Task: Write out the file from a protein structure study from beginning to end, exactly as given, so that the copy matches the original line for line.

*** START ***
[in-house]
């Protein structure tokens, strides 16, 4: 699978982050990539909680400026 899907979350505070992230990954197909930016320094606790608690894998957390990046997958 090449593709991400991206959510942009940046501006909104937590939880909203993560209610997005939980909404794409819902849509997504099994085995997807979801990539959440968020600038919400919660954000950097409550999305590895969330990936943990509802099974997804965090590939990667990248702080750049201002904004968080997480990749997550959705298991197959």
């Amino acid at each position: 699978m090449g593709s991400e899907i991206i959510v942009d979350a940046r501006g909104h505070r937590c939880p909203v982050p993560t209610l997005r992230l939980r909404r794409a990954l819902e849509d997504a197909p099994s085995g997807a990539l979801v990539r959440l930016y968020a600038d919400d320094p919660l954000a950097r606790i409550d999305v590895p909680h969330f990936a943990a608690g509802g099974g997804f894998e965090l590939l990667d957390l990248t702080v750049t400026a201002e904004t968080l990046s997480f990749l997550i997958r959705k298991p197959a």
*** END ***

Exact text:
[in-house]
């Protein structure tokens, strides 16, 4: 699978982050990539909680400026 899907979350505070992230990954197909930016320094606790608690894998957390990046997958 090449593709991400991206959510942009940046501006909104937590939880909203993560209610997005939980909404794409819902849509997504099994085995997807979801990539959440968020600038919400919660954000950097409550999305590895969330990936943990509802099974997804965090590939990667990248702080750049201002904004968080997480990749997550959705298991197959």
């Amino acid at each position: 699978m090449g593709s991400e899907i991206i959510v942009d979350a940046r501006g909104h505070r937590c939880p909203v982050p993560t209610l997005r992230l939980r909404r794409a990954l819902e849509d997504a197909p099994s085995g997807a990539l979801v990539r959440l930016y968020a600038d919400d320094p919660l954000a950097r606790i409550d999305v590895p909680h969330f990936a943990a608690g509802g099974g997804f894998e965090l590939l990667d957390l990248t702080v750049t400026a201002e904004t968080l990046s997480f990749l997550i997958r959705k298991p197959a």